GMO’s Jeremy Grantham says stocks and bonds will “fail to generate inflation-beating returns over the next seven years, but he doesn’t see an imminent crash in share prices,” according to a recent article in The Wall Street Journal. The article says that Grantham, who predicted bubbles in 2000 and 2007, argues that while current stock valuations are high, they are supported by healthy profit margins. Further, he believes that the Fed’s low interest rate policy… Read More
In a recent Barron’s article, Boston-based asset management firm GMO’s co-founder Jeremy Grantham sets the record straight after what he calls “a few misquotes and misunderstandings by journalists.” The journalists, writes Grantham, implied that he believes high share prices are here to stay and that “regression to the mean has ended. This is, of course,” he asserts, “inaccurate, as readers of my quarterly letters know.” Grantham emphasizes his belief that the speed of mean regression… Read More
A new study conducted by Harvard University professors reveals that a share price run-up is not necessarily a precursor to a market bubble, writes Mark Hulbert in a recent Barron’s article. The study also suggests, says Hulbert, that the “mere existence of a major decline doesn’t automatically mean that the previous run-up was a bubble.” [The study defines a bubble as a price increase of at least 100% over a two-year period followed within the… Read More
Stock market talk has been filled with references to “bubbles” over the past couple years. But Wharton Professor and author Jeremy Siegel says those seeing a bubble in the current market need to get their eyes checked.
Don’t count hedge fund guru Ray Dalio’s Bridgewater Associates among the investors who think the stock market is in bubble territory.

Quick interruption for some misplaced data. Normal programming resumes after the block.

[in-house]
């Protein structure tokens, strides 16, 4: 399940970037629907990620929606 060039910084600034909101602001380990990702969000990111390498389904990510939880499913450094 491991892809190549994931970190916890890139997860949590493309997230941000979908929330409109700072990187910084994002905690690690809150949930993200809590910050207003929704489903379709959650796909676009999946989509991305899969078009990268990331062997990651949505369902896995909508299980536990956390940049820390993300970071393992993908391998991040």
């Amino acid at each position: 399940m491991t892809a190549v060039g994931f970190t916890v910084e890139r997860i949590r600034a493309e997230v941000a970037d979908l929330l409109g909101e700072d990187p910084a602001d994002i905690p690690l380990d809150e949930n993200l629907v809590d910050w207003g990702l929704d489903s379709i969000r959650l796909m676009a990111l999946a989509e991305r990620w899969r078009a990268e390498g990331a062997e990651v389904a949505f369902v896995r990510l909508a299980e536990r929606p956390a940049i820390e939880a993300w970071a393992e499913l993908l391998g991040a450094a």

While pundits have been throwing around the term “bubble” throughout the stock market’s climb over the past few years, Barry Ritholtz doesn’t sound concerned that we’re in one.
After 15 years, the Nasdaq Composite Index recently eclipsed its March 2000 record high. But The Wall Street Journal’s Jason Zweig says that before they get too excited, investors would be wise to remember the lessons of the Nasdaq’s decade-and-a-half of struggle to regain its high.
It’s no secret that investors can behave quite strangely during market manias. But a new study that looks at the science of the brain takes a stab at exactly why they do so. The study, performed by California Institute of Technology researchers, examined why bubbles form in asset prices. They found that people are more likely to make irrational decisions when they attempt to predict how others will behave, which is what happens during bubbles. “In a bubble… Read More
Yale economist Robert Shiller has a reputation for being one of the most astute “bubble-spotters” in the world, having warned of both the tech stock bubble of the late 1990s and the recent U.S. housing bubble shortly before they popped. Now, he says a couple areas are on his bubble-radar: farmland, and commodities. “My favorite dark-horse bubble candidate for the next decade or so is farmland,” Shiller writes on the web site Project Syndicate. He… Read More
In the second half of his year-end letter, GMO’s Jeremy Grantham takes a look at numerous asset bubbles throughout history, warning investors to ignore bubbles at their own peril. “Responding to the ebbs and flows of major cycles and saving your big bets for the outlying extremes is, in my opinion, easily the best way for a large pool of money to add value and reduce risk,” Grantham writes. “In comparison, waiting on the railroad… Read More